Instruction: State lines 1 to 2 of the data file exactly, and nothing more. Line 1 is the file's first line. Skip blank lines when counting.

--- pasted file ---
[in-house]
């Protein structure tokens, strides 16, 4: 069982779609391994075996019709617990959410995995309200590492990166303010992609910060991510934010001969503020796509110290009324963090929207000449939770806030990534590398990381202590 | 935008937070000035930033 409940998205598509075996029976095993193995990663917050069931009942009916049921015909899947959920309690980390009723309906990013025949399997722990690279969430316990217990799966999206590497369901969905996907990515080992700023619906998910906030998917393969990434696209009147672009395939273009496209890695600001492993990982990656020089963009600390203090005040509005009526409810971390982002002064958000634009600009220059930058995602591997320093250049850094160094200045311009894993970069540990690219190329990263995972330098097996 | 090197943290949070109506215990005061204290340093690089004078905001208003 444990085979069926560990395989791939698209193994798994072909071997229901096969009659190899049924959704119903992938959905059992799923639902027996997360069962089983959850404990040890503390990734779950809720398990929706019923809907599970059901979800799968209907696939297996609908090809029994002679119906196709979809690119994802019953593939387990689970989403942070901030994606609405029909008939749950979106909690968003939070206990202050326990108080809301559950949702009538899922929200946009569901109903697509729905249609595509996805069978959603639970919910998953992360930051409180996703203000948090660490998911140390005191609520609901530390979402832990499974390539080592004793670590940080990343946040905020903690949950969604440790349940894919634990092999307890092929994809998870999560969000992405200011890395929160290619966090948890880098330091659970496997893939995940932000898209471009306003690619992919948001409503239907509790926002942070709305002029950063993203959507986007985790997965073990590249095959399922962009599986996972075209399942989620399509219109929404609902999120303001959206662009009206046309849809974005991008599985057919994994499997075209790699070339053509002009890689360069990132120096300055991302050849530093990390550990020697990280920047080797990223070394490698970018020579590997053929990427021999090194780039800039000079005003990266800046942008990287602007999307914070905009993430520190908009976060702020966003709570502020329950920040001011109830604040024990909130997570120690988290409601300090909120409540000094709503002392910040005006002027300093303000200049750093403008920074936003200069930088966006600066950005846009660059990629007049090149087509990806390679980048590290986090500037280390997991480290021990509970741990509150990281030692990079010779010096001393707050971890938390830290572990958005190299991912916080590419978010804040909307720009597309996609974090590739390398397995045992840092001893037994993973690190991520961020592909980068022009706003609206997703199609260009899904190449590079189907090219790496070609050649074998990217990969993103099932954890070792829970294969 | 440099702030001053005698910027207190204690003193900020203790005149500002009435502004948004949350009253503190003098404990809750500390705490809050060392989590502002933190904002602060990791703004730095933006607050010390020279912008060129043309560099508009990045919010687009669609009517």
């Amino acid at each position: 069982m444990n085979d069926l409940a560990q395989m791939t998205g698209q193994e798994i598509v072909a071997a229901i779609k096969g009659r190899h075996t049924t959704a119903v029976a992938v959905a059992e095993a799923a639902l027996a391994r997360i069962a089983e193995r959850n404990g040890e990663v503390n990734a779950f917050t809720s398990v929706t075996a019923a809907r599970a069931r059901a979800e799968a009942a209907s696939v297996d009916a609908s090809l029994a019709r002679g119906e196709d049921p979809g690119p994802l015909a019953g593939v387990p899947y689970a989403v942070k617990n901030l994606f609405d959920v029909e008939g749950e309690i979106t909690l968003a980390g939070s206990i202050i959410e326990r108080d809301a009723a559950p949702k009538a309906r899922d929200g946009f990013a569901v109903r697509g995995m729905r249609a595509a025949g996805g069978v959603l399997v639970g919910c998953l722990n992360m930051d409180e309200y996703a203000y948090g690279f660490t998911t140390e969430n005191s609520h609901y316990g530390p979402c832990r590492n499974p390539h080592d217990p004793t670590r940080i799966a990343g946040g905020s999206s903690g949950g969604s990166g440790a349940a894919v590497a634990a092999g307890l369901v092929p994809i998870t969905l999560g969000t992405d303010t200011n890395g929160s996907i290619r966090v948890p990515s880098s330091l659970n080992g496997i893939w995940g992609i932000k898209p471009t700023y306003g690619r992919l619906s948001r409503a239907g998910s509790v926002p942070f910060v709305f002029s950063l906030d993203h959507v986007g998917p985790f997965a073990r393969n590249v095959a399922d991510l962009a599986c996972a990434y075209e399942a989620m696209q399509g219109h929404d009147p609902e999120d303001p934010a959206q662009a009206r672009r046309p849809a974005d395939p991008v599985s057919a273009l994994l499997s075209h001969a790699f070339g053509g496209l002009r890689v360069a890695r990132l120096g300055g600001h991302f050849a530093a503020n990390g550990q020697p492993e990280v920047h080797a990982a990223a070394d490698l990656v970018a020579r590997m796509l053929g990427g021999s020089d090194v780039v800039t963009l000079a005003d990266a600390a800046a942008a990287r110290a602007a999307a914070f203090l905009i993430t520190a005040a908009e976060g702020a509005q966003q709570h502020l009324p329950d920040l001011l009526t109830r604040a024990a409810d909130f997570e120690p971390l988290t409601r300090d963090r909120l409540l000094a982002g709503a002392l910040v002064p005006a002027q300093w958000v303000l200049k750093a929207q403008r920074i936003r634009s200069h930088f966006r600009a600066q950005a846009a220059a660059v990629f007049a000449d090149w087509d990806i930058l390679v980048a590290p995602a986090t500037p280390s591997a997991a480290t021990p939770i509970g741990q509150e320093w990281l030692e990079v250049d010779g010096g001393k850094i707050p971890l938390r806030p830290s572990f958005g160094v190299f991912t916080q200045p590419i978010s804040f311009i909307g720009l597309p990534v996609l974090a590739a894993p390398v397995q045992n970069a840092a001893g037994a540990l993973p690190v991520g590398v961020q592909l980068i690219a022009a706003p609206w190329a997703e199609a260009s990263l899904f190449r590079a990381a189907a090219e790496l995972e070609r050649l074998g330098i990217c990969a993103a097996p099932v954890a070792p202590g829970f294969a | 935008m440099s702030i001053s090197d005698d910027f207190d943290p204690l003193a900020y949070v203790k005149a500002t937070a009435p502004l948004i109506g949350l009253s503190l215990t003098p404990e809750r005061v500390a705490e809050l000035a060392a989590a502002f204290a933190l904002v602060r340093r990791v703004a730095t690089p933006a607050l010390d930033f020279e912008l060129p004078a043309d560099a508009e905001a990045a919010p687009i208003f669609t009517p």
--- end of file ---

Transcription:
[in-house]
């Protein structure tokens, strides 16, 4: 069982779609391994075996019709617990959410995995309200590492990166303010992609910060991510934010001969503020796509110290009324963090929207000449939770806030990534590398990381202590 | 935008937070000035930033 409940998205598509075996029976095993193995990663917050069931009942009916049921015909899947959920309690980390009723309906990013025949399997722990690279969430316990217990799966999206590497369901969905996907990515080992700023619906998910906030998917393969990434696209009147672009395939273009496209890695600001492993990982990656020089963009600390203090005040509005009526409810971390982002002064958000634009600009220059930058995602591997320093250049850094160094200045311009894993970069540990690219190329990263995972330098097996 | 090197943290949070109506215990005061204290340093690089004078905001208003 444990085979069926560990395989791939698209193994798994072909071997229901096969009659190899049924959704119903992938959905059992799923639902027996997360069962089983959850404990040890503390990734779950809720398990929706019923809907599970059901979800799968209907696939297996609908090809029994002679119906196709979809690119994802019953593939387990689970989403942070901030994606609405029909008939749950979106909690968003939070206990202050326990108080809301559950949702009538899922929200946009569901109903697509729905249609595509996805069978959603639970919910998953992360930051409180996703203000948090660490998911140390005191609520609901530390979402832990499974390539080592004793670590940080990343946040905020903690949950969604440790349940894919634990092999307890092929994809998870999560969000992405200011890395929160290619966090948890880098330091659970496997893939995940932000898209471009306003690619992919948001409503239907509790926002942070709305002029950063993203959507986007985790997965073990590249095959399922962009599986996972075209399942989620399509219109929404609902999120303001959206662009009206046309849809974005991008599985057919994994499997075209790699070339053509002009890689360069990132120096300055991302050849530093990390550990020697990280920047080797990223070394490698970018020579590997053929990427021999090194780039800039000079005003990266800046942008990287602007999307914070905009993430520190908009976060702020966003709570502020329950920040001011109830604040024990909130997570120690988290409601300090909120409540000094709503002392910040005006002027300093303000200049750093403008920074936003200069930088966006600066950005846009660059990629007049090149087509990806390679980048590290986090500037280390997991480290021990509970741990509150990281030692990079010779010096001393707050971890938390830290572990958005190299991912916080590419978010804040909307720009597309996609974090590739390398397995045992840092001893037994993973690190991520961020592909980068022009706003609206997703199609260009899904190449590079189907090219790496070609050649074998990217990969993103099932954890070792829970294969 | 440099702030001053005698910027207190204690003193900020203790005149500002009435502004948004949350009253503190003098404990809750500390705490809050060392989590502002933190904002602060990791703004730095933006607050010390020279912008060129043309560099508009990045919010687009669609009517």